There were some present who told Jesus about the Galileans whose blood Pilate had mingled with their sacrifices. He asked them, "Do you think that because these Galileans suffered in this way they were worse sinners than all other Galileans? No, I tell you; but unless you repent, you will all perish as they did. Or those eighteen who were killed when the tower of Siloam fell on them--do you think that they were worse offenders than all the others living in Jerusalem? No, I tell you; but unless you repent, you will all perish just as they did."
Then he told this parable: "A man had a fig tree planted in his vineyard; and he came looking for fruit on it and found none. So he said to the gardener, 'See here! For three years I have come looking for fruit on this fig tree, and still I find none. Cut it down! Why should it be wasting the soil?' He replied, 'Sir, let it alone for one more year, until I dig around it and put manure on it. If it bears fruit next year, well and good; but if not, you can cut it down.'" Luke 13:1-9
We went to the raptor center this week to watch the eagles that have been rescued these amazing and majestic birds of prey are brought here when they have suffered massive injuries. There are a few who will never leave the center but there are 19 now slated to be released. Folks were tenderly working with them to regain their abilities. More than healing their bodies, they give them the support and nurture to fly again. They have to be idle for a time to heal but then loving hands bring them back to health and freedom.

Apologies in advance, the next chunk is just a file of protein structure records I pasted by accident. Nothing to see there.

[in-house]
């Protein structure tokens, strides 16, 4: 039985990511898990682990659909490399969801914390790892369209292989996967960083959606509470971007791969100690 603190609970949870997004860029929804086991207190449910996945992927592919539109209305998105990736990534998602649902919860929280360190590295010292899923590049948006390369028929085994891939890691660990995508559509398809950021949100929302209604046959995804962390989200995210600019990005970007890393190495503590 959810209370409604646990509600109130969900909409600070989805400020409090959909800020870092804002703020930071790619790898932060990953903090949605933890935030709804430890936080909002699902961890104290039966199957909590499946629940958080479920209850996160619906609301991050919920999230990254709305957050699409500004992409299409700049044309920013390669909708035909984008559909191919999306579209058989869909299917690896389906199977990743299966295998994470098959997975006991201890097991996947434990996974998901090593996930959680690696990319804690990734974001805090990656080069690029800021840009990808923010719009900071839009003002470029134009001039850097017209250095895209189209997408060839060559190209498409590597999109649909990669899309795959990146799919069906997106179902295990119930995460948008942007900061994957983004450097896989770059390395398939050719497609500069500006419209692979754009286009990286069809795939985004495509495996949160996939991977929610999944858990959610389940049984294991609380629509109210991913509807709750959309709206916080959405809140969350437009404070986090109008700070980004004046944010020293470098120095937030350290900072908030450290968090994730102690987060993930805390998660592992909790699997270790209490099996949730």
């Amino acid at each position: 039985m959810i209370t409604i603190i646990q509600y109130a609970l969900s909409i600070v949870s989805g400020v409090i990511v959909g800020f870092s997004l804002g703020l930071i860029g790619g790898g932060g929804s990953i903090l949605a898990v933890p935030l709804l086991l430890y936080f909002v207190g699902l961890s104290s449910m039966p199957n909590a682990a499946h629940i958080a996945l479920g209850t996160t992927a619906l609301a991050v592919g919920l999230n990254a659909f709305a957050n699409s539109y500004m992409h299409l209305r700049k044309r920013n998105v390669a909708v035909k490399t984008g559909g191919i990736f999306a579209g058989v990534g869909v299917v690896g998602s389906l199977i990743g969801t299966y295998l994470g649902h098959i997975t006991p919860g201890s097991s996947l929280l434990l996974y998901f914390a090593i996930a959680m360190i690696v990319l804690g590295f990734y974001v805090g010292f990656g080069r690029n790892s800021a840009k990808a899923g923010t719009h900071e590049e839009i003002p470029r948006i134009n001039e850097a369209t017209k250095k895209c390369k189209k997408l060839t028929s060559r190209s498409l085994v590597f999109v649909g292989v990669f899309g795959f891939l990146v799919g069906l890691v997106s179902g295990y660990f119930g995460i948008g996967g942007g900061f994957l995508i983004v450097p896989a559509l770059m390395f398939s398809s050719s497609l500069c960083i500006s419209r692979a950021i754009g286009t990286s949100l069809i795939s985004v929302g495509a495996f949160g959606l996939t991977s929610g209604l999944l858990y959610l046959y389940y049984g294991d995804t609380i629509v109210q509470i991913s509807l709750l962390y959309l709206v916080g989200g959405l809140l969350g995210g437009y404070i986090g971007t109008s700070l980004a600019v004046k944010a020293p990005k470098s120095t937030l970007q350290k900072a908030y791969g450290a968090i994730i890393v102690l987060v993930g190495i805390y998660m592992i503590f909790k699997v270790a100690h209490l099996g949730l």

Jesus tells a parable about a disappointing fig tree, it's owner, and the gardener. I used to imagine that the parable was about God, the fig tree owner and Jesus, the gardener. Now I have come to realize that we are the owners and God in Christ is the gentle gardener. We are the ones who give up, who fall into such deep despair that we cannot bear to watch another failure. In the face of all our failure and our broken wings, God's love pleads with us. God invites us to turn over our worst, so that we can fly again.
Today, as we draw ever deeper into Lent, may we acknowledge our broken wings, our broken bodies, our broken lives. May we have the spark of faith that lets us offer all of our brokenness to God. And may we trust that God is a faithful and tender gardener, a talented and kind care giver, ready to mend us and set us free to do what we were made to do. May God set us free from the brokenness so that we may rise on wings of love.
Almighty God, you know that we have no power in ourselves to help ourselves: Keep us both outwardly in our bodies and inwardly in our souls, that we may be defended from all adversities which may happen to the body, and from all evil thoughts which may assault and hurt the soul; through Jesus Christ our Lord, who lives and reigns with you and the Holy Spirit, one God, for ever and ever. Amen.